Science… Meets Art

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This project (from our latest High Five issue) exemplifies the STEAM acronym: a little bit of scientific discovery paired with a nifty art creation at the end. You can do both components of the project, or just the science part, or just the art part… but I recommend the whole thing because we enjoyed it from start to finish!

First up, use some science (the S part of STEAM) to make at-home paints. Fill 6 large muffin cups with 1/4 cup baking soda each.

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Next, add about 15 drops of food coloring to each muffin cup. We only had powdered food coloring at home (from Color Kitchen), so sprinkled about a 1/2 packet of powder per compartment.

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Now you’re going to quickly pour vinegar into each muffin cup, and watch the colorful explosion!

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Of course this is similar to many baking soda and vinegar projects we’ve done in the past, talking about how the gas created when the two substances touch makes all that foam and bubbles. But this time, we were left with a new product… paint!

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Now it was time to use the paint for the A part of STEAM. We painted white coffee filters, and Travis had a blast, mixing colors and stirring each paint very carefully – a petit artiste!

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Set the filters aside to dry; these are going to be your flower blossoms.

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As a small gripe, you’re going to have undissolved baking soda left in each paint mixture, which leaves the coffee filters a bit grainy after they dry. I found it helpful to rub off the excess baking soda over the trash can before Travis and I moved on to the final steps of the project.

Meanwhile, make the flower stems by painting jumbo craft sticks green. The only green paint we had in the house was a dot marker, but this worked in a pinch. Let dry.

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To finish the flowers, wrap each painted filter around a medium-sized Styrofoam ball. Poke one of the green “stems” up through the filter and into the Styrofoam.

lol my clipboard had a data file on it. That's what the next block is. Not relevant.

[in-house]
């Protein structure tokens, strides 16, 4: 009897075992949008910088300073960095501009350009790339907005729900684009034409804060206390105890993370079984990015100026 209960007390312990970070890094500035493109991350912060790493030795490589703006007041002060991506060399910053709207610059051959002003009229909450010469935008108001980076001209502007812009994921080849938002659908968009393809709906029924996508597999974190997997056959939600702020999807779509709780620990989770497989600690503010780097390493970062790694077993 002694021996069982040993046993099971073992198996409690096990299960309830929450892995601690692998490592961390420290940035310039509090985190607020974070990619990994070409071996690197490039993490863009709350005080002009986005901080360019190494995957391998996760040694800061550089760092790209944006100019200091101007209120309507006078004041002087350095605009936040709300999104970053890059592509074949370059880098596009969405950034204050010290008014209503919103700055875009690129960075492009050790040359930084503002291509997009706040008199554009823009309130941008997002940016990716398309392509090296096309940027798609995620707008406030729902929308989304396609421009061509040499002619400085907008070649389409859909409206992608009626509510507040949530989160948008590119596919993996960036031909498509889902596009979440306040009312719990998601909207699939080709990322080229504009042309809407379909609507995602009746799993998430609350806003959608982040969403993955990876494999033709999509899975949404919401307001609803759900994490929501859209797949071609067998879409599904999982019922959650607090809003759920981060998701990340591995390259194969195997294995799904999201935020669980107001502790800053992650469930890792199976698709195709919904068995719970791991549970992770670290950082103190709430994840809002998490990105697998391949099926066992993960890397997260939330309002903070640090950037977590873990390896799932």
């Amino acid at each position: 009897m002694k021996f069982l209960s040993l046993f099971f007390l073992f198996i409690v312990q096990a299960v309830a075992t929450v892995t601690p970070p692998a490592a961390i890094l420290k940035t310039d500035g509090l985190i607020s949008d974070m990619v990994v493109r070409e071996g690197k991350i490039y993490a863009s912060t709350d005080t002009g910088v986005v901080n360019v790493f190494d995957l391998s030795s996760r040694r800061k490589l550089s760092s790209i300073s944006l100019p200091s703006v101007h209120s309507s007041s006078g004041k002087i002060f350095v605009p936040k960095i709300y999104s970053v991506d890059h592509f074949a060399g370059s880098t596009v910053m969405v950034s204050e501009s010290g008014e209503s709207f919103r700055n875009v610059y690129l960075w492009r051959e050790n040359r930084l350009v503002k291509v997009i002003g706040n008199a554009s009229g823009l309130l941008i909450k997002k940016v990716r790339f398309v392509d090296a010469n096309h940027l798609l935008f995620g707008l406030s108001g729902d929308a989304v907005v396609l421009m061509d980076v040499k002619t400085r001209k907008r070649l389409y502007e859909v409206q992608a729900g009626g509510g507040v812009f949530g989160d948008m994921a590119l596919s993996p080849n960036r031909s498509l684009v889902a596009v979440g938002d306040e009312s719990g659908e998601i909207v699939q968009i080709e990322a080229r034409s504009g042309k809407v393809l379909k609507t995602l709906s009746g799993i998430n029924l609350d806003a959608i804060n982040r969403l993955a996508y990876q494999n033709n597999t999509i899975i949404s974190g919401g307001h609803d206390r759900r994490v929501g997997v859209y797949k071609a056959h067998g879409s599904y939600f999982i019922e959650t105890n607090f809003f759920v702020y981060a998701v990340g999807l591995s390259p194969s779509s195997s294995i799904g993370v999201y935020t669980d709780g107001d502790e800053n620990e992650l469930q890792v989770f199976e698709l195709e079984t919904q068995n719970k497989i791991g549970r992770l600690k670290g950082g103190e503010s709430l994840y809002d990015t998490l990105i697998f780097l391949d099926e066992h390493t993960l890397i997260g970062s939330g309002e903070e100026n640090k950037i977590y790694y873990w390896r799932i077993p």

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Glue the tips of the filter together so the ball inside is no longer visible and voila – flowers!

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We set them in a vase, where we got to enjoy the fruits of our labor: beautiful flowers in the middle of a snowy winter.

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Thanks High Five!

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Pinecone Snow Owl

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These cute owls were the perfect craft to put together on a day with two-foot-high snow drifts outside our window!

Our inspiration came from the picture of this adorable little guy.

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All we needed were pinecones and cotton balls to recreate him indoors, and luckily I had both on hand.

Tearing apart cotton balls always feels so fluffy and fun!

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Travis helped push the cotton into the pinecone, until we had mostly filled it in with white.

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As an alternative, we tried using a white feather boa for an even fluffier look, winding it in between pinecone sections.

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These owls turned out so fluffy though that they looked more like snow gerbils!

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To finish our owls, we added googly eyes and little beaks cut from brown felt.

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They’re nice and warm inside and away from the snow!